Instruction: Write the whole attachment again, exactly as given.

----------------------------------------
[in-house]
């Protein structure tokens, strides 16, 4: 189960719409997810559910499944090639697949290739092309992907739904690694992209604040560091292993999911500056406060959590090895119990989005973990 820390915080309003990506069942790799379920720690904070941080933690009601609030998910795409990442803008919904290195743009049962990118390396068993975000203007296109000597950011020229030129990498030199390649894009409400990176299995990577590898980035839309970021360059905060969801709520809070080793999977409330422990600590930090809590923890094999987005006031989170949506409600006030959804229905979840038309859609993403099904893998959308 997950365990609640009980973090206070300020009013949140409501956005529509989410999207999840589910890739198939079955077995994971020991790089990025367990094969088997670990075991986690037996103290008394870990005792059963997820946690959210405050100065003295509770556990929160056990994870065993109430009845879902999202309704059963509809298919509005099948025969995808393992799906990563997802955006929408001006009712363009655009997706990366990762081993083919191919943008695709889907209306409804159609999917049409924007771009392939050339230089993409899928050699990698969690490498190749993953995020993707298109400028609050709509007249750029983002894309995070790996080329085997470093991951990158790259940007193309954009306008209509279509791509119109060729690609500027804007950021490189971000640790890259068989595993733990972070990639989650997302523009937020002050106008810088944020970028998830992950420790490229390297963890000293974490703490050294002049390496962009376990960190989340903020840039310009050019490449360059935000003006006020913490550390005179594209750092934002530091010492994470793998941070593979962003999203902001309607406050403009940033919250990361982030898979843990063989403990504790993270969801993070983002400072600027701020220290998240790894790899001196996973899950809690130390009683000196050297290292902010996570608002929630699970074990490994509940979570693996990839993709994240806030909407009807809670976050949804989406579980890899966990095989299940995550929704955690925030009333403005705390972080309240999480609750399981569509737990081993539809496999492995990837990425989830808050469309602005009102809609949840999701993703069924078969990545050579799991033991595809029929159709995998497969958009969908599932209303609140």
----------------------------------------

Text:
[in-house]
């Protein structure tokens, strides 16, 4: 189960719409997810559910499944090639697949290739092309992907739904690694992209604040560091292993999911500056406060959590090895119990989005973990 820390915080309003990506069942790799379920720690904070941080933690009601609030998910795409990442803008919904290195743009049962990118390396068993975000203007296109000597950011020229030129990498030199390649894009409400990176299995990577590898980035839309970021360059905060969801709520809070080793999977409330422990600590930090809590923890094999987005006031989170949506409600006030959804229905979840038309859609993403099904893998959308 997950365990609640009980973090206070300020009013949140409501956005529509989410999207999840589910890739198939079955077995994971020991790089990025367990094969088997670990075991986690037996103290008394870990005792059963997820946690959210405050100065003295509770556990929160056990994870065993109430009845879902999202309704059963509809298919509005099948025969995808393992799906990563997802955006929408001006009712363009655009997706990366990762081993083919191919943008695709889907209306409804159609999917049409924007771009392939050339230089993409899928050699990698969690490498190749993953995020993707298109400028609050709509007249750029983002894309995070790996080329085997470093991951990158790259940007193309954009306008209509279509791509119109060729690609500027804007950021490189971000640790890259068989595993733990972070990639989650997302523009937020002050106008810088944020970028998830992950420790490229390297963890000293974490703490050294002049390496962009376990960190989340903020840039310009050019490449360059935000003006006020913490550390005179594209750092934002530091010492994470793998941070593979962003999203902001309607406050403009940033919250990361982030898979843990063989403990504790993270969801993070983002400072600027701020220290998240790894790899001196996973899950809690130390009683000196050297290292902010996570608002929630699970074990490994509940979570693996990839993709994240806030909407009807809670976050949804989406579980890899966990095989299940995550929704955690925030009333403005705390972080309240999480609750399981569509737990081993539809496999492995990837990425989830808050469309602005009102809609949840999701993703069924078969990545050579799991033991595809029929159709995998497969958009969908599932209303609140």